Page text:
Talk:Cornelis Drebbel

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With our anonymous vandalizer, I somewhat agree that the "Drebbel in popular culture" section is somewhat silly, to put it mildly, and that a better one might also mention some interesting stuff like the recent experimental archaeology reconstruction of his submarine, and so on, rather than DVD diversions. If anyone wanted to rewrite that, it would probably be good. IanClysdale 05:58, 15 January 2006 (UTC)

Henry, Prince of Wales[edit]

Henry Frederick died in 1612. How did he set Cornelius Drebbel free in 1613!? Smuuv 07:45, 15 June 2007 (UTC)

During the Thirty Years' War, he was imprisoned by the troops of Frederick V. In 1613 he was released through the intervention of Henry, Prince of Wales and returned to England.
Considering the Thirty Years' War began in 1618, the date 1613 is a bit odd... unless Drebbel invented a time machine as well. (Ha ha) -- Syzygy 12:15, 24 October 2007 (UTC)

invention of microscope[edit]

The article states: "Drebbel became famous for his 1619 invention of a microscope with two convex lenses." But the article on the microscope doesn't even mention him, and Sacharias Jansen says is credited with inventing the first compound microscope. This could use some clarification, and there are some wikilinks that are clearly missing.-- (talk) 01:47, 27 January 2009 (UTC)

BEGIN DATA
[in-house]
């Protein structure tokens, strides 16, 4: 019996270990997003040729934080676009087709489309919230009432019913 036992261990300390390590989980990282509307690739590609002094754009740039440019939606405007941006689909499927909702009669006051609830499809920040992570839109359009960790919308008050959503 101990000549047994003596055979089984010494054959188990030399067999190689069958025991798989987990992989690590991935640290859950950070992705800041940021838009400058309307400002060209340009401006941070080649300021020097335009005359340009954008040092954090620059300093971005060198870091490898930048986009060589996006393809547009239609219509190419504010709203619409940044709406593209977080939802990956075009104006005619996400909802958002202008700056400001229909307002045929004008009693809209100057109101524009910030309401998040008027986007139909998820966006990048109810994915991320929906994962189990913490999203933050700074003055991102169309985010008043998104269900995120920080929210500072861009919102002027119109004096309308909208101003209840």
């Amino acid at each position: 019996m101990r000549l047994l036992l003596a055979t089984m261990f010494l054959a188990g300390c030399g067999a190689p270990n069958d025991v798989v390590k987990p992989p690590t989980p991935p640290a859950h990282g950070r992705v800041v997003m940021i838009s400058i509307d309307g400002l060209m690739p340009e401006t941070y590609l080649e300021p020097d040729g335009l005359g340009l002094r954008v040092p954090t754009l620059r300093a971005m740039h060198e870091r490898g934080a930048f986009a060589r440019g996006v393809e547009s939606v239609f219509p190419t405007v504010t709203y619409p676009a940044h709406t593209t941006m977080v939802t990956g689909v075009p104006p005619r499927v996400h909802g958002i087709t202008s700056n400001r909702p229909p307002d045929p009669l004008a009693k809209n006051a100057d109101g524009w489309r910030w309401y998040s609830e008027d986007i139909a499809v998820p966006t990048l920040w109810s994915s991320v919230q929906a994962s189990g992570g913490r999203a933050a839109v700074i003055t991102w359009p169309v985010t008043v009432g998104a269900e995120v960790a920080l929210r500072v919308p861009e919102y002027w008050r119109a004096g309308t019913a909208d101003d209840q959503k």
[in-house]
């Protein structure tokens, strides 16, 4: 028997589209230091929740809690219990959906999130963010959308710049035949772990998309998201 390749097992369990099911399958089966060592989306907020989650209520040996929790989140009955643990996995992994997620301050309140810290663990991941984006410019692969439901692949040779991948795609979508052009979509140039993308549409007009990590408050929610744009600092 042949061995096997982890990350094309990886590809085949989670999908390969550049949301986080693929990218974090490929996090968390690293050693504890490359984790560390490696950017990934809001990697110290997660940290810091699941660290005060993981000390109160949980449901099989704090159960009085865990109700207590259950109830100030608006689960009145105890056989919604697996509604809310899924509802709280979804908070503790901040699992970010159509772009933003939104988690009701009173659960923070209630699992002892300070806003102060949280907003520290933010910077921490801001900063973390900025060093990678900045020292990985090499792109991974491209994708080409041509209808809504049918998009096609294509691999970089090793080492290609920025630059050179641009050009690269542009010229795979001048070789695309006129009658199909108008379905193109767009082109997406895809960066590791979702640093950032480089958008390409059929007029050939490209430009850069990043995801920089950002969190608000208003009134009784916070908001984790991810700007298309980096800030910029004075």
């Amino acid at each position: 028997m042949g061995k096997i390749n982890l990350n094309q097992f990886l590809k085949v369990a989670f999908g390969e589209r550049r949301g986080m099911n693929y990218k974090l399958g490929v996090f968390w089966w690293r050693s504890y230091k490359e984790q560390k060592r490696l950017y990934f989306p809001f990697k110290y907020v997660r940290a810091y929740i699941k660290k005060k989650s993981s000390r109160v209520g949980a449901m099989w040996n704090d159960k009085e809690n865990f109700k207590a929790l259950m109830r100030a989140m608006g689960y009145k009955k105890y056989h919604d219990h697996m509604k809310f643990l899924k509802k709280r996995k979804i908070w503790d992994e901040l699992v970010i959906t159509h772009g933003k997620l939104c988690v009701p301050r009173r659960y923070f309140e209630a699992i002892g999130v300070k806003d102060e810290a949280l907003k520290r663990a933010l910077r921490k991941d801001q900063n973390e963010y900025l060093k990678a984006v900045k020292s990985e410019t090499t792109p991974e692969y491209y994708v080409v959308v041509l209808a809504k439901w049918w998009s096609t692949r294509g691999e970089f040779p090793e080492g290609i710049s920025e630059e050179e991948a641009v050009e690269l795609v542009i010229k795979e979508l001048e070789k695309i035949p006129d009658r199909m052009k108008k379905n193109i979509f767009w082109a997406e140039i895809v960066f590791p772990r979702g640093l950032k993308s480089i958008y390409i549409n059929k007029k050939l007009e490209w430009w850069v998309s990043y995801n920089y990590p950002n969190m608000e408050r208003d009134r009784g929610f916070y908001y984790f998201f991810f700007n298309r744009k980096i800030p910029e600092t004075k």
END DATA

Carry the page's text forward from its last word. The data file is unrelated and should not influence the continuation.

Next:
I've expanded this section and added a few references. JoJan (talk) 18:54, 27 January 2009 (UTC)

Requested move[edit]

The following discussion is an archived discussion of the proposal. Please do not modify it. Subsequent comments should be made in a new section on the talk page. No further edits should be made to this section.